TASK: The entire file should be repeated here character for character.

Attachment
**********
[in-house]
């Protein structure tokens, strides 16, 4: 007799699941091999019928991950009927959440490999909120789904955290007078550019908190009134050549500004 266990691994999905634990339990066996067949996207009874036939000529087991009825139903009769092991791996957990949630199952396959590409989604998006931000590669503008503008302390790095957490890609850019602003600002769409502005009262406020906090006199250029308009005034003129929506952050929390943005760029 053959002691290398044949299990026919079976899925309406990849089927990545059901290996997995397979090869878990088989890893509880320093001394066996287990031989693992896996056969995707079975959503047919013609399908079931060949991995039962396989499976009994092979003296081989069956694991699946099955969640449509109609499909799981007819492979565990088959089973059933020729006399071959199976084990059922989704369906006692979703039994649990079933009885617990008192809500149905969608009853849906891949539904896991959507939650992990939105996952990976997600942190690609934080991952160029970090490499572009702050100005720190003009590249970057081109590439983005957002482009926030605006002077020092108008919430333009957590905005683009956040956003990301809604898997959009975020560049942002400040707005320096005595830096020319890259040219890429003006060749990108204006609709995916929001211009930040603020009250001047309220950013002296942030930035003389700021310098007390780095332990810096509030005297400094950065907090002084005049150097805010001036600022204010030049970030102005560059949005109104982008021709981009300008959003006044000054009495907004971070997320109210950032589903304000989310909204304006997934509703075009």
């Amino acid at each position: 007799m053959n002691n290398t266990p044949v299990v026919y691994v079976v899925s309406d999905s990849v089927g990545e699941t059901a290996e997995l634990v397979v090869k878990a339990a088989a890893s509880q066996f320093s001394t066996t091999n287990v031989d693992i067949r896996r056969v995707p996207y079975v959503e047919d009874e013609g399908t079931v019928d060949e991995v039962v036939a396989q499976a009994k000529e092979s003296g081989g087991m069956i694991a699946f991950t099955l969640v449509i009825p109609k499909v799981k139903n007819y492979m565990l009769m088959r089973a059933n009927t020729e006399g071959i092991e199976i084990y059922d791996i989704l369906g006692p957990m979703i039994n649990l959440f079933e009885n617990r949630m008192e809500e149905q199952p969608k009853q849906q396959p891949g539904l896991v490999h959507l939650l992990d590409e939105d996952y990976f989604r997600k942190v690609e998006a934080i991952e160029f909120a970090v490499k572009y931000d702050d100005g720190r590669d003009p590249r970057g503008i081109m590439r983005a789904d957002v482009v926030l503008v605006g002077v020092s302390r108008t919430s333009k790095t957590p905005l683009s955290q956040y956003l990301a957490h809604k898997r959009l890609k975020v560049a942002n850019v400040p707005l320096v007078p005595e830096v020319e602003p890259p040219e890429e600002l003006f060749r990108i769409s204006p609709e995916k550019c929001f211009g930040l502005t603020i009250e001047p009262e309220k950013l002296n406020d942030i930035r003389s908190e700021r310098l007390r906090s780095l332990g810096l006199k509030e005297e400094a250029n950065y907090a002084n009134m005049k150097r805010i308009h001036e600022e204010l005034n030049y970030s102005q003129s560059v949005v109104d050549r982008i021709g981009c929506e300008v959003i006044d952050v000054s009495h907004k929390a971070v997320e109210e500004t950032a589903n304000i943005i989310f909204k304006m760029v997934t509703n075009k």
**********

[in-house]
């Protein structure tokens, strides 16, 4: 007799699941091999019928991950009927959440490999909120789904955290007078550019908190009134050549500004 266990691994999905634990339990066996067949996207009874036939000529087991009825139903009769092991791996957990949630199952396959590409989604998006931000590669503008503008302390790095957490890609850019602003600002769409502005009262406020906090006199250029308009005034003129929506952050929390943005760029 053959002691290398044949299990026919079976899925309406990849089927990545059901290996997995397979090869878990088989890893509880320093001394066996287990031989693992896996056969995707079975959503047919013609399908079931060949991995039962396989499976009994092979003296081989069956694991699946099955969640449509109609499909799981007819492979565990088959089973059933020729006399071959199976084990059922989704369906006692979703039994649990079933009885617990008192809500149905969608009853849906891949539904896991959507939650992990939105996952990976997600942190690609934080991952160029970090490499572009702050100005720190003009590249970057081109590439983005957002482009926030605006002077020092108008919430333009957590905005683009956040956003990301809604898997959009975020560049942002400040707005320096005595830096020319890259040219890429003006060749990108204006609709995916929001211009930040603020009250001047309220950013002296942030930035003389700021310098007390780095332990810096509030005297400094950065907090002084005049150097805010001036600022204010030049970030102005560059949005109104982008021709981009300008959003006044000054009495907004971070997320109210950032589903304000989310909204304006997934509703075009």
């Amino acid at each position: 007799m053959n002691n290398t266990p044949v299990v026919y691994v079976v899925s309406d999905s990849v089927g990545e699941t059901a290996e997995l634990v397979v090869k878990a339990a088989a890893s509880q066996f320093s001394t066996t091999n287990v031989d693992i067949r896996r056969v995707p996207y079975v959503e047919d009874e013609g399908t079931v019928d060949e991995v039962v036939a396989q499976a009994k000529e092979s003296g081989g087991m069956i694991a699946f991950t099955l969640v449509i009825p109609k499909v799981k139903n007819y492979m565990l009769m088959r089973a059933n009927t020729e006399g071959i092991e199976i084990y059922d791996i989704l369906g006692p957990m979703i039994n649990l959440f079933e009885n617990r949630m008192e809500e149905q199952p969608k009853q849906q396959p891949g539904l896991v490999h959507l939650l992990d590409e939105d996952y990976f989604r997600k942190v690609e998006a934080i991952e160029f909120a970090v490499k572009y931000d702050d100005g720190r590669d003009p590249r970057g503008i081109m590439r983005a789904d957002v482009v926030l503008v605006g002077v020092s302390r108008t919430s333009k790095t957590p905005l683009s955290q956040y956003l990301a957490h809604k898997r959009l890609k975020v560049a942002n850019v400040p707005l320096v007078p005595e830096v020319e602003p890259p040219e890429e600002l003006f060749r990108i769409s204006p609709e995916k550019c929001f211009g930040l502005t603020i009250e001047p009262e309220k950013l002296n406020d942030i930035r003389s908190e700021r310098l007390r906090s780095l332990g810096l006199k509030e005297e400094a250029n950065y907090a002084n009134m005049k150097r805010i308009h001036e600022e204010l005034n030049y970030s102005q003129s560059v949005v109104d050549r982008i021709g981009c929506e300008v959003i006044d952050v000054s009495h907004k929390a971070v997320e109210e500004t950032a589903n304000i943005i989310f909204k304006m760029v997934t509703n075009k």